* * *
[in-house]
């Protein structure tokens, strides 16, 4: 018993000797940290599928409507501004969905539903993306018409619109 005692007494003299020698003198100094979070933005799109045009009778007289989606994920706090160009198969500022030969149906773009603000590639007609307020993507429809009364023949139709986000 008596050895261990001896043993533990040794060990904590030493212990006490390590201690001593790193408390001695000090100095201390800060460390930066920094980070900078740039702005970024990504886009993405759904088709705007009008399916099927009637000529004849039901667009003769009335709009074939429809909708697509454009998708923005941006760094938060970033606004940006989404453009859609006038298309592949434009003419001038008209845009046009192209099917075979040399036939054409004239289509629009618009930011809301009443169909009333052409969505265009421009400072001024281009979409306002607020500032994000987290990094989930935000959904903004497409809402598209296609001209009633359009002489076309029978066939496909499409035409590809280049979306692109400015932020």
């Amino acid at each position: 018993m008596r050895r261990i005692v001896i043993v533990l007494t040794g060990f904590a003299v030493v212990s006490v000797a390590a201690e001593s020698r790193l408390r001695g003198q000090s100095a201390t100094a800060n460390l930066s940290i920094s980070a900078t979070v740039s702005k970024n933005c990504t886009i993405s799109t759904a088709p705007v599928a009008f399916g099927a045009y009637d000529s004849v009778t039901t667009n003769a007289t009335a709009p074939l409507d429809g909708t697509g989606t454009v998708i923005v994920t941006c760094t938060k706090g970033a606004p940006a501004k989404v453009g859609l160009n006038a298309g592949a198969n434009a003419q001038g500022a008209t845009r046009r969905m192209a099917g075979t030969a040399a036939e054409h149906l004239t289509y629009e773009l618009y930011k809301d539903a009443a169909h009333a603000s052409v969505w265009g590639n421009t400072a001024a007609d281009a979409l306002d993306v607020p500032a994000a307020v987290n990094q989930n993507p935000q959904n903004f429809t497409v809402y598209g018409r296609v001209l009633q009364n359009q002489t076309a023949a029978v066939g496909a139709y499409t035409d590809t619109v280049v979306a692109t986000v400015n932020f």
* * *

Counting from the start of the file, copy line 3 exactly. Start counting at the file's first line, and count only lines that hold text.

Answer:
């Amino acid at each position: 018993m008596r050895r261990i005692v001896i043993v533990l007494t040794g060990f904590a003299v030493v212990s006490v000797a390590a201690e001593s020698r790193l408390r001695g003198q000090s100095a201390t100094a800060n460390l930066s940290i920094s980070a900078t979070v740039s702005k970024n933005c990504t886009i993405s799109t759904a088709p705007v599928a009008f399916g099927a045009y009637d000529s004849v009778t039901t667009n003769a007289t009335a709009p074939l409507d429809g909708t697509g989606t454009v998708i923005v994920t941006c760094t938060k706090g970033a606004p940006a501004k989404v453009g859609l160009n006038a298309g592949a198969n434009a003419q001038g500022a008209t845009r046009r969905m192209a099917g075979t030969a040399a036939e054409h149906l004239t289509y629009e773009l618009y930011k809301d539903a009443a169909h009333a603000s052409v969505w265009g590639n421009t400072a001024a007609d281009a979409l306002d993306v607020p500032a994000a307020v987290n990094q989930n993507p935000q959904n903004f429809t497409v809402y598209g018409r296609v001209l009633q009364n359009q002489t076309a023949a029978v066939g496909a139709y499409t035409d590809t619109v280049v979306a692109t986000v400015n932020f």